Russians get a taste of VCU, Virginia politics

Meredith Rigsby and Catherine Leth

Capital News Service

The Virginia General Assembly usually focuses on state issues. But last week, some of the attention at the statehouse was on international visitors – a delegation of Russian officials learning about American government.

Mikhail Musatov, Artem Osmanov and Sergey Sokolov visited Richmond as part of the Open World Leadership Center, a program created by Congress to develop better relationships and understanding between the United States and Eurasian countries.

The three men are local and district officials in the Russian oblast, or state, of Tver, north of Moscow – more than 5,000 miles from Richmond.

“It’s a good experience for them, and I hope they will benefit a lot from this trip,” said Olga Safronova, a Russian who accompanied the delegation and served as Open World’s facilitator and translator. “I hope that politicians here in the United States will benefit at least some from what we shared with them.”

The group arrived in Washington, D.C., on Feb. 9 with a handful of other Open World delegations from Russia. While in D.C., the Tver group received a briefing from Jeannemarie Davis, Virginia’s official liaison with the federal government, and visited the Capitol Hill offices of U.S. Sen. Mark Warner and U.S. Reps. Eric Cantor, Bobby Scott and Rob Wittman.

After the orientation in Washington, each Open World delegation traveled to a particular state. VCU coordinated the visit for the group that came to Richmond. VCU’s School of Mass Communications, Global Education Office and L. Douglas Wilder School of Government and Public Affairs teamed up on the project.

Musatov, Osmanov, Sokolov and Safronova each stayed with a host family in Richmond. During the week of Feb. 14-18, the Russians attended seminars at the Wilder School and met officials and watched government in action at Richmond City Hall, the Henrico County Government Center and Capitol Square.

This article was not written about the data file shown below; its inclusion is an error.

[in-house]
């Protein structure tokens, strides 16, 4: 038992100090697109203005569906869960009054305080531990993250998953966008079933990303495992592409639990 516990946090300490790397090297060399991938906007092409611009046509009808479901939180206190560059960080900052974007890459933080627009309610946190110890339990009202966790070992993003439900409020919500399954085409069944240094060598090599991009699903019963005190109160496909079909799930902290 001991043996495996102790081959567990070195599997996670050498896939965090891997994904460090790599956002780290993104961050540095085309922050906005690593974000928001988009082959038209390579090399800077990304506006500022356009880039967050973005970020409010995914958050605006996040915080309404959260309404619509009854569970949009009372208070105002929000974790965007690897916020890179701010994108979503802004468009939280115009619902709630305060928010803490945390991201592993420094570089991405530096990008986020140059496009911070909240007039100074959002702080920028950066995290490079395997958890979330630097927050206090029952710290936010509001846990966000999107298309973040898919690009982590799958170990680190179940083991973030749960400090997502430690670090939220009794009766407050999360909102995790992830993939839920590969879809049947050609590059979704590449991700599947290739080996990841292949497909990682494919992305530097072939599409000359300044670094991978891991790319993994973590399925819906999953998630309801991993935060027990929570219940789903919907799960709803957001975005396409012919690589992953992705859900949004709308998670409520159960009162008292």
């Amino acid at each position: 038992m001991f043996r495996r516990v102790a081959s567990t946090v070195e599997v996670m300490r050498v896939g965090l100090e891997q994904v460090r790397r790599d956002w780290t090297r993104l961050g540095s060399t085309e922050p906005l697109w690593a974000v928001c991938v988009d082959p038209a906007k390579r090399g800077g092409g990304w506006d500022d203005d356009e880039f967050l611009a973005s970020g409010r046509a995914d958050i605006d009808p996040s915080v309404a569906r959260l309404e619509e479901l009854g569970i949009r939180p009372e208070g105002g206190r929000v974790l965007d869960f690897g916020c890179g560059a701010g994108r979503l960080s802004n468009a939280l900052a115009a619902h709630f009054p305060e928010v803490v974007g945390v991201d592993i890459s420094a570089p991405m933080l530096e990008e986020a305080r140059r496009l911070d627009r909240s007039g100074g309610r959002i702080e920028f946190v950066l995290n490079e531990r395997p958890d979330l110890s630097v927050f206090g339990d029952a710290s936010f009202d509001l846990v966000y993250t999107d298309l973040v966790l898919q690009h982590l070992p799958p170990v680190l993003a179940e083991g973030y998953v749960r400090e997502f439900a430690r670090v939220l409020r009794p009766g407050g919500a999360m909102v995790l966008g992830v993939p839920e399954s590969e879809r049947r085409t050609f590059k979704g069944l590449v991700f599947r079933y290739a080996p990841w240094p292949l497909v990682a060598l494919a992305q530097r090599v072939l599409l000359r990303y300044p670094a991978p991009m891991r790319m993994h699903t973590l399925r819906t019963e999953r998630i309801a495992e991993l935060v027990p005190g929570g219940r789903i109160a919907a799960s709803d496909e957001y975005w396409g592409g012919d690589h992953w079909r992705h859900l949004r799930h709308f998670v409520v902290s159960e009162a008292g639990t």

Delegate Bill Janis of Henrico County, who speaks Russian from his stint in the U.S. Navy, gave the delegation a presentation about legislative redistricting and other political issues. The group sat in on legislative committee hearings and sessions of the House and Senate.

Osmanov was impressed by how easily citizens could access any of the General Assembly’s activities. He said that in Russia, policy makers work behind closed doors.

“It was very surprising and interesting for us to see at the subcommittee meeting, people could just come in and support or say something about the bill,” he said through a translator.

Musatov was pleased to see groups of children touring the Capitol during the week, learning about Virginia’s history. “Unfortunately, back in Russia, we do not cherish our history,” he said.

The Russian visitors also went to Virginia Beach, where Sokolov decided to go for a swim in the Atlantic Ocean. The water temperature was about 45 degrees.

“He is a polar bear back in Russia, so it was not that cold for him,” Safronova said.

While in Virginia, the visitors also enjoyed shopping at the outlet mall in Williamsburg and Short Pump Town Center.

A farewell reception for the Russians was held Friday at VCU’s Scott House. Faculty members from the Wilder School and the School of Mass Communications attended and exchanged gifts of appreciation with the delegation.

“Now we are coming back with good relations and understanding each other,” Sokolov said.

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